Anonymous student-run Twitter account highlights accommodation crisis in Limerick

student accommodation crisis UL Confessions

UL Confessions features posts from students asking if they can sleep in buildings on campus

By Jodie McCormack                                                                                       

Students have taken to an anonymously run Twitter account to highlight the accommodation crisis in Limerick.

UL Confessions is managed by an anonymous administrator who allows students to send in messages, which are then posted on the account. 

In a recent poll of almost 800 people 37.1% of respondents said they were still without accommodation. 

While the majority of UL Confessions posts are light-hearted jokes about the university and nightlife, the accommodation crisis in areas surrounding the university has seen content take a darker mood.

On September 28, one anonymous submission asked, “Where’s a safe place to sleep on campus 1 or 2 nights a week? I can’t keep commuting every day. Is there somewhere quiet in a building that’s locked at night?”

Other issues raised by student submissions concerned marks for in class attendance marks difficulties securing on campus parking given the increase in traffic as a result of those forced to commute.

One tweet read, “2% reduction in final grade for every tutorial missed and no option for online – I feel like I’m being punished for not finding anywhere to live.”

Erin Lally, a final year UL student, had found a room to rent but at the last minute her landlord informed her he had found a working professional to take the room instead – despite knowing she was a student when the lease was agreed. 

She said of her experience, “I’ve been staying at a friend’s house, and it’s been an hour walk in-and-out of college, so it’s been way harder to get to college and be there every day like I should be.”

“I’ve been looking for rooms ever since I was let down, but everything I find is a trek away from the college, upwards of €700 a month, and you’re only allowed to stay there Monday to Friday.”

Erin added, “It’s put a serious strain on me, it’s been very hard to function without accommodation. It’s really taking a toll to be honest, and definitely on my college work too.”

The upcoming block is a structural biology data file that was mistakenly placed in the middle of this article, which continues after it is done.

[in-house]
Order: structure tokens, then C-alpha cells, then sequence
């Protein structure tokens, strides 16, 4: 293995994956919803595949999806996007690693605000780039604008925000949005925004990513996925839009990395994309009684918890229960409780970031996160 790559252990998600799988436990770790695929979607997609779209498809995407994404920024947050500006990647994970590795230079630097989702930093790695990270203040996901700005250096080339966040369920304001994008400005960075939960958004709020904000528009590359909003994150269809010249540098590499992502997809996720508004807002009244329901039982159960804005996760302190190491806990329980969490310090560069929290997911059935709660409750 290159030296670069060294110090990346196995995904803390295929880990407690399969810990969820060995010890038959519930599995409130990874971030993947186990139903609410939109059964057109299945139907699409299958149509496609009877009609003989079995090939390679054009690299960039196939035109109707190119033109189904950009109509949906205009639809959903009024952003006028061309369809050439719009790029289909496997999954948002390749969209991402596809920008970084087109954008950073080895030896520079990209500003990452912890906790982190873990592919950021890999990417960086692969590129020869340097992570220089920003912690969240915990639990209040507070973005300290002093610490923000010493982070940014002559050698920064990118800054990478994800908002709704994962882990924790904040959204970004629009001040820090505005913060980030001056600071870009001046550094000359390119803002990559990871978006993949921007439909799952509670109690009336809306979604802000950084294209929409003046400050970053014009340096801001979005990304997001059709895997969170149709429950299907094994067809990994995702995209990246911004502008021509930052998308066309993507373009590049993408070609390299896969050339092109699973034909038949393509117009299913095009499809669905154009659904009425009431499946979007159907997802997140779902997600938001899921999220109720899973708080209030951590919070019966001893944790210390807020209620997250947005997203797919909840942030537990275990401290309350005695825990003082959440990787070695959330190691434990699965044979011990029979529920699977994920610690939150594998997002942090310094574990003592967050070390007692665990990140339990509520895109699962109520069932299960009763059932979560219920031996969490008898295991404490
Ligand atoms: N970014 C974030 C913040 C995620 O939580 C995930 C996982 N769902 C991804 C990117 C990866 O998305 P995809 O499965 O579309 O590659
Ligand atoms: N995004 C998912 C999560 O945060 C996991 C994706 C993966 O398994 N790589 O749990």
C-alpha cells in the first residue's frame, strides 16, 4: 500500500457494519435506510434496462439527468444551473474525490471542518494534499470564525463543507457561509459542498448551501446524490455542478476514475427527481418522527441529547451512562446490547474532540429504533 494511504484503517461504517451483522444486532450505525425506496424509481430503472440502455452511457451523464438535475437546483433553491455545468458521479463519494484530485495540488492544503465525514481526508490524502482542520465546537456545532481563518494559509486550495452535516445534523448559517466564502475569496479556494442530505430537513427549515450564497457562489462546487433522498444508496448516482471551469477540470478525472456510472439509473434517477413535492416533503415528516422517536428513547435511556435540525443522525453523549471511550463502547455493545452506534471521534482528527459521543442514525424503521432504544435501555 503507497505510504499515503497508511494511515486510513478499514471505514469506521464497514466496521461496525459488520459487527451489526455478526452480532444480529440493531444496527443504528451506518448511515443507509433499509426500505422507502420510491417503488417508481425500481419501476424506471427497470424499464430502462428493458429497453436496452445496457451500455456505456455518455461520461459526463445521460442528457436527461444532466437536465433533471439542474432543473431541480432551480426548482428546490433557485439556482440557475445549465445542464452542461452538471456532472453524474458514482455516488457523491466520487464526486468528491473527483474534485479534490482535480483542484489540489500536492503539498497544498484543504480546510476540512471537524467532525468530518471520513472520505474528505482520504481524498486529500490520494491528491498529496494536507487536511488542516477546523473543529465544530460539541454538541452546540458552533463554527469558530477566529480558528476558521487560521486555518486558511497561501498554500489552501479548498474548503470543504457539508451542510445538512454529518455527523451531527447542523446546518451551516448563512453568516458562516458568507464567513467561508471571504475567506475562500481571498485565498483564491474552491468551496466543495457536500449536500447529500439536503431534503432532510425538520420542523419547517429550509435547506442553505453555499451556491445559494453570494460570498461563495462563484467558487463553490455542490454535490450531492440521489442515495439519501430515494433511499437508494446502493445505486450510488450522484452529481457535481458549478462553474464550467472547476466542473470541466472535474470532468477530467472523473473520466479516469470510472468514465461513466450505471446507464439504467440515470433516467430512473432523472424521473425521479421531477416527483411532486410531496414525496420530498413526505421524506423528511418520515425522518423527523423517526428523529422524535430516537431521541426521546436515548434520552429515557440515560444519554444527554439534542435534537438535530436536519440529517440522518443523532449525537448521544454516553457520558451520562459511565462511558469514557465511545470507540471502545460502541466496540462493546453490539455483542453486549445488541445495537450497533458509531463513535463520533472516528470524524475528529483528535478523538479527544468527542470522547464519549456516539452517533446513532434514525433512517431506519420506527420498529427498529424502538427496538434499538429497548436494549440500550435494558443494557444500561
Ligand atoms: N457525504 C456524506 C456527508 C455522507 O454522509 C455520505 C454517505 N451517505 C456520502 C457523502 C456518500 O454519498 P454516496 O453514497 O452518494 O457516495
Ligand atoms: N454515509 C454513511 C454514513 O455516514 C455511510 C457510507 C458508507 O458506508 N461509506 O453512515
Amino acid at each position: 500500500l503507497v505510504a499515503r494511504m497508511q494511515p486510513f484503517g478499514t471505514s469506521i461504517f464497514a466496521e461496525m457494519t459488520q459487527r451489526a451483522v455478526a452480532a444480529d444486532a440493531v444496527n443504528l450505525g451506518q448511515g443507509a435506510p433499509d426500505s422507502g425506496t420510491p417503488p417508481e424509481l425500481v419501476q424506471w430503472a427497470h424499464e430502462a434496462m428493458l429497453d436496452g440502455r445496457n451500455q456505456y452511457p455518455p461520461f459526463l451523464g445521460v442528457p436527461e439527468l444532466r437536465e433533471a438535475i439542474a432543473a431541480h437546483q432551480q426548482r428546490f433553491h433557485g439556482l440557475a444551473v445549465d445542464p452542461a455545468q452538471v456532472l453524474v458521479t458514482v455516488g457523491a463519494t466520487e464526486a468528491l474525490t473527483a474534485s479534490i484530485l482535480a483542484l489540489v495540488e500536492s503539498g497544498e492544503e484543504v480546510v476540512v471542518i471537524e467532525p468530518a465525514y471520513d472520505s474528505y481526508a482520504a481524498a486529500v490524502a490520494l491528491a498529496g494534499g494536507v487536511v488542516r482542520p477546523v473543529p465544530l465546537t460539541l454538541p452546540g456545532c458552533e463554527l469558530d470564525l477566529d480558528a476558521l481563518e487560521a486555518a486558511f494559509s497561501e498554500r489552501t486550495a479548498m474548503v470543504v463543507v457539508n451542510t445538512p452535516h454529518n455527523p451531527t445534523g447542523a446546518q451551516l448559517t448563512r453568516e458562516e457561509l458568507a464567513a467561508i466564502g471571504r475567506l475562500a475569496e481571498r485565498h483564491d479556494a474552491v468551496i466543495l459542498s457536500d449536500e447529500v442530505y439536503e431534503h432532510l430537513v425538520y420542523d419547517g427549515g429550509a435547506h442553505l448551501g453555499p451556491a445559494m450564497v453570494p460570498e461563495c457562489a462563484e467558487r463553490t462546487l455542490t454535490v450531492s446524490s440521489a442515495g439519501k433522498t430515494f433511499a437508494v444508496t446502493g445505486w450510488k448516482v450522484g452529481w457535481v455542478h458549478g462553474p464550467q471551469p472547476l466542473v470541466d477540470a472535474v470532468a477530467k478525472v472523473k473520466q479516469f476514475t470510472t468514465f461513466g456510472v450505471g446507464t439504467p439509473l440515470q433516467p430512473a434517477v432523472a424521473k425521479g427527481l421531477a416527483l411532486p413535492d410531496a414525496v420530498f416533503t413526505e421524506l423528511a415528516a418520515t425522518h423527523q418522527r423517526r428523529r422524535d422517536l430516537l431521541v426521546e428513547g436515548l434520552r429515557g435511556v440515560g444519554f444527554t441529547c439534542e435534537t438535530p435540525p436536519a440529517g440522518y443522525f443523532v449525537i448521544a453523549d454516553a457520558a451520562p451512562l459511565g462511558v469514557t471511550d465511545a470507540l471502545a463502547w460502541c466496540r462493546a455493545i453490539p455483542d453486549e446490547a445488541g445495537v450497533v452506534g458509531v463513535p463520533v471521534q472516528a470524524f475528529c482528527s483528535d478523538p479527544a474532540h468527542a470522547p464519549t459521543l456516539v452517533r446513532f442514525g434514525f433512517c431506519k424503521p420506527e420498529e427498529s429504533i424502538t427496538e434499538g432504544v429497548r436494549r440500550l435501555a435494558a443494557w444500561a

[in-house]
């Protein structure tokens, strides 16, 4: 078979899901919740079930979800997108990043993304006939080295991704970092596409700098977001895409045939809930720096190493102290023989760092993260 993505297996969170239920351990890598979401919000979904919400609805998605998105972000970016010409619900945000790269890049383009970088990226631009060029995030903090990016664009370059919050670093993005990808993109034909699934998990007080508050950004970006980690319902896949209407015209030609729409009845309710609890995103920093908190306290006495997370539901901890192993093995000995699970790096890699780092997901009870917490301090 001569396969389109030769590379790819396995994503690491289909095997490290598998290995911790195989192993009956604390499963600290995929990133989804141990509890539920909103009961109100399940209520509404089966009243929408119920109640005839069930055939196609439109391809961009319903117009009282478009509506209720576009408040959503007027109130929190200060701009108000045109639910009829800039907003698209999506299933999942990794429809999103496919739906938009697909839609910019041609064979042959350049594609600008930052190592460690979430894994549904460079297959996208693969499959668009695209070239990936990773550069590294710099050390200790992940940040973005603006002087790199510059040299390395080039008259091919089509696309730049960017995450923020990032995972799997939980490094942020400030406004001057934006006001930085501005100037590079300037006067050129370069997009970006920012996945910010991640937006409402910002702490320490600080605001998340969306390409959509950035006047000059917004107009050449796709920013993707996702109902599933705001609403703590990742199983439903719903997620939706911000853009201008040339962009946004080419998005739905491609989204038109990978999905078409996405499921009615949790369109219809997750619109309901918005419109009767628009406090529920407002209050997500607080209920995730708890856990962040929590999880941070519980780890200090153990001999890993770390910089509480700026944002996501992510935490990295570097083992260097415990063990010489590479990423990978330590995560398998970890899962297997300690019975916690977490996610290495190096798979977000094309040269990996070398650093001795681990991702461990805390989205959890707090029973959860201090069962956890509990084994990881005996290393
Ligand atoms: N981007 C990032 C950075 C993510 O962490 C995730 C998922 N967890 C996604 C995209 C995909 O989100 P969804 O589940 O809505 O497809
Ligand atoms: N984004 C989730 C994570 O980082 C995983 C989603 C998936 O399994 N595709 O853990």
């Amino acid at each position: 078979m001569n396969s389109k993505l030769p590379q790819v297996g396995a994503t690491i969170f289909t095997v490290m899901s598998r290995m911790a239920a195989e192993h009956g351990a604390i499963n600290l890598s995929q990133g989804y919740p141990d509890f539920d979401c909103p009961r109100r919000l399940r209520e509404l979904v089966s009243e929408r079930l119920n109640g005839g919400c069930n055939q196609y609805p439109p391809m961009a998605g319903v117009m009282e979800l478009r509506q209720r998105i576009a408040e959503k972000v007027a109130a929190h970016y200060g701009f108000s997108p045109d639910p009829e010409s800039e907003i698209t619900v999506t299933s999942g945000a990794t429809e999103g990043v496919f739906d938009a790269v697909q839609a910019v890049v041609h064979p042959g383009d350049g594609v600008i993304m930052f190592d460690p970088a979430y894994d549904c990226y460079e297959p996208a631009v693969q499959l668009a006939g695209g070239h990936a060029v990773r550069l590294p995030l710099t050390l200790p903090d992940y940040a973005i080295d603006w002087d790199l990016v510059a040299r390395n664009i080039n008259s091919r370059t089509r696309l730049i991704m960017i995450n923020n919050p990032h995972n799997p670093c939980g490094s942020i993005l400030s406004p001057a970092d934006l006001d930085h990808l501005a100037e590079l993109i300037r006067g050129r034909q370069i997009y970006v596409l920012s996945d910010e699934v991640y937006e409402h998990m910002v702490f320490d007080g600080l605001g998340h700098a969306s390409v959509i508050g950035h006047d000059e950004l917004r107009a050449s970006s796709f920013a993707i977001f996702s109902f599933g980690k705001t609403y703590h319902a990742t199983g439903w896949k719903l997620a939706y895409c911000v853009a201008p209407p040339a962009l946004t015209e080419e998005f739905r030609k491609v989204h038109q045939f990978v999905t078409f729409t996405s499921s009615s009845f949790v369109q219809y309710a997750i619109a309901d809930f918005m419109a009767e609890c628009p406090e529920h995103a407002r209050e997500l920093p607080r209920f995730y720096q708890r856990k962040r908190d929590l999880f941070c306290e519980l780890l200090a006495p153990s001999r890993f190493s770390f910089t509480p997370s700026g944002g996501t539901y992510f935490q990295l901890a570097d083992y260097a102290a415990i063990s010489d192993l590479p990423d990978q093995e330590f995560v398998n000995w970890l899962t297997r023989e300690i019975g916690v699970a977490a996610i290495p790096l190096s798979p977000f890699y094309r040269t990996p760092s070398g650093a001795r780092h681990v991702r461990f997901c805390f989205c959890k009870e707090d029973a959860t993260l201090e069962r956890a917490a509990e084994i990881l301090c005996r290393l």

When contacted about the accommodation difficulties facing students in Limerick a spokesperson for UL “University of Limerick is very mindful that the availability of high quality, conveniently located and affordable accommodation is essential for students to thrive, and for the university’s continued academic, social, sporting, and cultural prosperity.”

“UL-managed accommodation is available to 16% of our student population, the highest percentage of any Higher Education Institution in Ireland.”

“UL will continue to work together with government, our partners in Limerick and the wider sector nationally to develop more long-term plans for student accommodation in Limerick. UL is very active in this space and will continue to work to identify solutions for our students and staff.”

The spokesperson continued, “Demand for student accommodation is high and consistent with last year. The demand has been exacerbated by a national housing shortage, a pattern of private landlords leaving the student rental market and a drop in ‘digs / homestay’ type accommodation as a result of the COVID-19 pandemic.”

Earlier this month, University of Limerick announced the purchase of 20 new A-rated accommodation units in Rhebogue, 2km from the Plassey campus. The housing will provide an additional 80 beds to UL students, available from August 2023.

Find out more about University of Limerick accommodation.

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